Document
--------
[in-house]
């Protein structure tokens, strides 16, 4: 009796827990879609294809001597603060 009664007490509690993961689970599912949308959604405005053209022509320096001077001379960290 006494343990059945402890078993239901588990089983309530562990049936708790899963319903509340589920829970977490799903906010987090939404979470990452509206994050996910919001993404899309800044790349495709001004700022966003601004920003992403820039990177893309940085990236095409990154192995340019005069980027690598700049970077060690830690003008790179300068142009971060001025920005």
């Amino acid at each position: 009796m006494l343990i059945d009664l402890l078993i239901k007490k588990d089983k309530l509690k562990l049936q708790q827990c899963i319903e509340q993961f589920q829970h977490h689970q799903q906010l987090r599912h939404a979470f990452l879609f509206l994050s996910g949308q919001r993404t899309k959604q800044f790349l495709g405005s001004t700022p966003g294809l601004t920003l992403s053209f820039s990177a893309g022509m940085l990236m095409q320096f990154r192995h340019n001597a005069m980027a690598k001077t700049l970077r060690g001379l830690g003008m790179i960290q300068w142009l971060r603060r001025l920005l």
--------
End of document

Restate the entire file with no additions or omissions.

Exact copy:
[in-house]
């Protein structure tokens, strides 16, 4: 009796827990879609294809001597603060 009664007490509690993961689970599912949308959604405005053209022509320096001077001379960290 006494343990059945402890078993239901588990089983309530562990049936708790899963319903509340589920829970977490799903906010987090939404979470990452509206994050996910919001993404899309800044790349495709001004700022966003601004920003992403820039990177893309940085990236095409990154192995340019005069980027690598700049970077060690830690003008790179300068142009971060001025920005």
């Amino acid at each position: 009796m006494l343990i059945d009664l402890l078993i239901k007490k588990d089983k309530l509690k562990l049936q708790q827990c899963i319903e509340q993961f589920q829970h977490h689970q799903q906010l987090r599912h939404a979470f990452l879609f509206l994050s996910g949308q919001r993404t899309k959604q800044f790349l495709g405005s001004t700022p966003g294809l601004t920003l992403s053209f820039s990177a893309g022509m940085l990236m095409q320096f990154r192995h340019n001597a005069m980027a690598k001077t700049l970077r060690g001379l830690g003008m790179i960290q300068w142009l971060r603060r001025l920005l």